Bahrain is rife with investment opportunities for digital entrepreneurs.
Representatives of world’s governments were challenged to embrace the age of imagination at the World Government Summit held in Dubai recently. Ideas, not oil and gas, are expected to power future economic growth with innovative digital technologies such as artificial intelligence, virtual and augmented reality and 3D printing are set to change the way we live and do business in the run-up to the fifth industrial revolution.
Bahrain appears to be leading the trend with an ecosystem poised to capitalise on these new business trends. Thanks to a series of recent initiatives, the kingdom looks set to be the most attractive place to do business in tomorrow’s digital economy. Recent policy reforms enacted in line with its Vision 2030 roadmap have put Bahrain in first place among the MENA states in the International Telecommunications Union’s ICT index. The country’s digital market is now expected to be worth $419 million (BD159 million) by 2021, industry experts said, citing a recent Fitch Solutions report.
Across the region, low oil prices hastened economic diversification away from resource-led growth, and across the Gulf regulatory reforms were implemented with a sense of urgency. With crude having since recovered, the region’s economies are investing the surplus in development projects to ensure continued prosperity.
In Bahrain, already one of the more diversified economies in the region with well developed financial and manufacturing sectors, this investment has taken the form of a strengthened digital infrastructure. The biggest change will be the introduction of 5G the ultra-fast next generation of mobile connectivity expected to power the Internet of Things with download speeds of close to 1GBps. The nation will be among the world’s first to implement the breakthrough technology this June, when telecom provider Viva Bahrain has committed to launching its service. To put that into perspective, not only is 5G about 20 times faster than current wireless networks, the GSMA estimates that it will add $565 billion to global GDP by 2034 – a cash injection equivalent to Sweden’s annual GDP.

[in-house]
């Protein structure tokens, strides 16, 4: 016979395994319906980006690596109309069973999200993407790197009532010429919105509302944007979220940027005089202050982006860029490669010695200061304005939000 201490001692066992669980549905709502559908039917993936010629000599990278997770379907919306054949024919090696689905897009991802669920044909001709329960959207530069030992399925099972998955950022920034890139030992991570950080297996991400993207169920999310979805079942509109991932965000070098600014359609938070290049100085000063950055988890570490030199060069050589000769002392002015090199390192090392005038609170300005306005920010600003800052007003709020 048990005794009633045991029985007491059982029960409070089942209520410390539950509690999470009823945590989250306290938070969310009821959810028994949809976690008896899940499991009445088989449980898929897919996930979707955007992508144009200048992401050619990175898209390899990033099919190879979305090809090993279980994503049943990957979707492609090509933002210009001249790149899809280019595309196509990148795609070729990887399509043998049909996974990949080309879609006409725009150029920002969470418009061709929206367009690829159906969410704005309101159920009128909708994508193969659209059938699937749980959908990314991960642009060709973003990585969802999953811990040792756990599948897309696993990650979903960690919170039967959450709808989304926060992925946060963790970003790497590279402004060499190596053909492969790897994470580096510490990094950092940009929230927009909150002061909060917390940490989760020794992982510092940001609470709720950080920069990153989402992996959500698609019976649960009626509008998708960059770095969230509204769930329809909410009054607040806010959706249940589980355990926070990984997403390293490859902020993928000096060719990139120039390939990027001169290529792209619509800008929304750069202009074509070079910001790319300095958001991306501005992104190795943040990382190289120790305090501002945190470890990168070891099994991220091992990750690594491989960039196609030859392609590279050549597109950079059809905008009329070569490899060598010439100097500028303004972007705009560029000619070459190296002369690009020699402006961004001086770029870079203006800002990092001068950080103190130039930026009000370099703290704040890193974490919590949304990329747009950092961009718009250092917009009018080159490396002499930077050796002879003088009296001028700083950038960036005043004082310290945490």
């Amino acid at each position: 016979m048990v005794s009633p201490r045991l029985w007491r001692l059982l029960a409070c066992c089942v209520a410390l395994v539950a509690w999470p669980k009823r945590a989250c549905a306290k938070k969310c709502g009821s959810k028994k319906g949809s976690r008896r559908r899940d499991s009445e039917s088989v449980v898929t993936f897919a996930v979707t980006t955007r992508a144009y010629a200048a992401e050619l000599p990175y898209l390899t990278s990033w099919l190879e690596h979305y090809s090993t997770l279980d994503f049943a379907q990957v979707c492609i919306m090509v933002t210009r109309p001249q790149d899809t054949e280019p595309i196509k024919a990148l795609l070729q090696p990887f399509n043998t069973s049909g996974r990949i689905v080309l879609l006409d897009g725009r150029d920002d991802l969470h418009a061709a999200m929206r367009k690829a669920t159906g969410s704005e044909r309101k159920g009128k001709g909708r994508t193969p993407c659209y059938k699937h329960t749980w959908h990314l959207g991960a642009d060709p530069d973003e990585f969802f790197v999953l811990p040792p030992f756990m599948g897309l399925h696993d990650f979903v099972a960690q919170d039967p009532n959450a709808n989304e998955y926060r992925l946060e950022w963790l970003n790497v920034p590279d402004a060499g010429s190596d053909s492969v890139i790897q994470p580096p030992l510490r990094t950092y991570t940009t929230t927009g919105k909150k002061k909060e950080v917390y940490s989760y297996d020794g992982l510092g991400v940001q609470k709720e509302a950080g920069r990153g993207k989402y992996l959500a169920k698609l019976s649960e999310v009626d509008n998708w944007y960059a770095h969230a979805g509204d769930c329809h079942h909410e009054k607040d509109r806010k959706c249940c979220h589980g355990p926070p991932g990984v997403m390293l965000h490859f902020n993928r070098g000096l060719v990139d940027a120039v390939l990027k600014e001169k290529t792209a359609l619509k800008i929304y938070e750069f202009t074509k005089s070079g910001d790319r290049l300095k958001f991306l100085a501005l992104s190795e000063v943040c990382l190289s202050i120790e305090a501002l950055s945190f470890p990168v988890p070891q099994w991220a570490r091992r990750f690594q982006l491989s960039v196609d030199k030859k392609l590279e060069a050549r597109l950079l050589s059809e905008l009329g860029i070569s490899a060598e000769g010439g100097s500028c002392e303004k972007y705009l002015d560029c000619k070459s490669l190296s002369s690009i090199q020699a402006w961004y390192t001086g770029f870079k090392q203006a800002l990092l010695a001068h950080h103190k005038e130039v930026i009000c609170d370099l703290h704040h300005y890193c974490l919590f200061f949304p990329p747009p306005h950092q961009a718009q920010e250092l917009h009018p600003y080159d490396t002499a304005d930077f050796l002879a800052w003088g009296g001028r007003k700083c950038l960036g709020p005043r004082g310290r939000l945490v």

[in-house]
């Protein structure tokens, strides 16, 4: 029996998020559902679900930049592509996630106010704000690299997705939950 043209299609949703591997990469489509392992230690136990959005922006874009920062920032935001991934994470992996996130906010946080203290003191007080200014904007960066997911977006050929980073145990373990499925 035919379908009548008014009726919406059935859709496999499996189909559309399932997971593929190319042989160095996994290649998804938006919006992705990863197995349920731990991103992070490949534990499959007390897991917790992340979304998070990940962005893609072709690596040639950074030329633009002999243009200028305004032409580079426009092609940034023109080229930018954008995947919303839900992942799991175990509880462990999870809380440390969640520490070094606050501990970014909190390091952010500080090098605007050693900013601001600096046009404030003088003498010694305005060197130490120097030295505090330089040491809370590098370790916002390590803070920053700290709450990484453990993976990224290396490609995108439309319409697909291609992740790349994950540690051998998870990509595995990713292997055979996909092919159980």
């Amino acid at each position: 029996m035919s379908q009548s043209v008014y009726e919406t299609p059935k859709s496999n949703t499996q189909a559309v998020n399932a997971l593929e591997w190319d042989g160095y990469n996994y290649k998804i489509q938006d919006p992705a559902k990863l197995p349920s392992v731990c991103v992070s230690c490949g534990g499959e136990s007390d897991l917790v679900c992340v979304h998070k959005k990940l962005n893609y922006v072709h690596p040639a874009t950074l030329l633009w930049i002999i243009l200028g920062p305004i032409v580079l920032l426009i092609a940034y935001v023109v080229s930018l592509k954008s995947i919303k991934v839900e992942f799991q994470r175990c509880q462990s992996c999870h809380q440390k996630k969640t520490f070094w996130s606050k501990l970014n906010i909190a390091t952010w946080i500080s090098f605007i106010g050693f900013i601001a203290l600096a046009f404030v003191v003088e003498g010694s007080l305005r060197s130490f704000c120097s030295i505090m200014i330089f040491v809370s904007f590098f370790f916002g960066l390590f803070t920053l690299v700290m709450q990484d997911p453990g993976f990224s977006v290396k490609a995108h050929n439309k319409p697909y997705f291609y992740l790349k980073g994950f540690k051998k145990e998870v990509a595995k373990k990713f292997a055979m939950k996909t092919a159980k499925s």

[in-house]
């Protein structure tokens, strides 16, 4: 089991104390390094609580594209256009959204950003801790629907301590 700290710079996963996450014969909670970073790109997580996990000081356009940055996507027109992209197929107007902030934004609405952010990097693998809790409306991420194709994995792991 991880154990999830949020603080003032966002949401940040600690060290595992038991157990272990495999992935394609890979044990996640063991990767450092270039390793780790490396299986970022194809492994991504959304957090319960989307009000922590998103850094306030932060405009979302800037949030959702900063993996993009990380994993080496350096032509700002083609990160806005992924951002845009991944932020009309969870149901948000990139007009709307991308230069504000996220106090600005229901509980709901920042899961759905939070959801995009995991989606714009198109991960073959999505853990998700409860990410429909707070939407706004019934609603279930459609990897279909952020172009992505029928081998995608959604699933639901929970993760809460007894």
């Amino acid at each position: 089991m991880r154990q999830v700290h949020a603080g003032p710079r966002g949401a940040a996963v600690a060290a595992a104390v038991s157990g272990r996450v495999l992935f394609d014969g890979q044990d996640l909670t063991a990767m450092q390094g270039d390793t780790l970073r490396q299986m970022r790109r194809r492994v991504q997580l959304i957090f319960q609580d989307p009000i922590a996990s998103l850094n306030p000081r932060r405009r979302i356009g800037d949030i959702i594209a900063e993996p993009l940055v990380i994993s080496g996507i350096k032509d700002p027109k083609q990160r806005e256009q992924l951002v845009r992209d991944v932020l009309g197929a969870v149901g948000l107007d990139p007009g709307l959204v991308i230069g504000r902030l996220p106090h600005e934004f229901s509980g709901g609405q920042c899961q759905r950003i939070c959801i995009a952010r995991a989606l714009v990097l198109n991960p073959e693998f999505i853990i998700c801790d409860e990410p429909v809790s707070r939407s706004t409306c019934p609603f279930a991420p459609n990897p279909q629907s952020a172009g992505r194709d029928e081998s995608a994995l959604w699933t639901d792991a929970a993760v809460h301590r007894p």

With smart cities underway, Bahrain already has a cloud-first policy and is gearing up to migrate 40 government systems and 650 workloads to the national cloud this year. In November, telecoms utility Batelco went one step further in an agreement with Huawei to build a new 1.3MW cloud facility in line with its role in maintaining Bahrain’s position as a leader in the region’s ICT industry and data economy. The digital transformation project has been described as the most reliable and scalable facility in the Kingdom and is expected to help Batelco better serve both the public and private sectors.
Businesses are already responding to this digital transformation with new offices in the kingdom that consequently offer new avenues for employment. Amazon Web Services’ decision to locate its new Middle Eastern hub in Bahrain is one example of how multinationals are responding, while technology leaders Microsoft and Cisco are among those who have found a regional home in the country’s new Fintech Bay.
Entrepreneurs, too, have been quick to spot the appeal of setting up in Bahrain, if this month’s Start-Up Bahrain week is any indication. Over 100 start-ups from talent hubs in India, Hong Kong, the UK and the wider Mena region exhibited at the week’s Unbound Bahrain event, while hundreds more took part in The Apprentice-style Mena StartUp Battle.
The attraction? New regulations that reduce the minimum capital required for a start-up, the ability to innovate, test new products and scale up quickly, as well as improved data protection and bankruptcy laws. All that in addition to an advanced digital infrastructure that offers the perfect ground for companies looking to create value in this new age of imagination.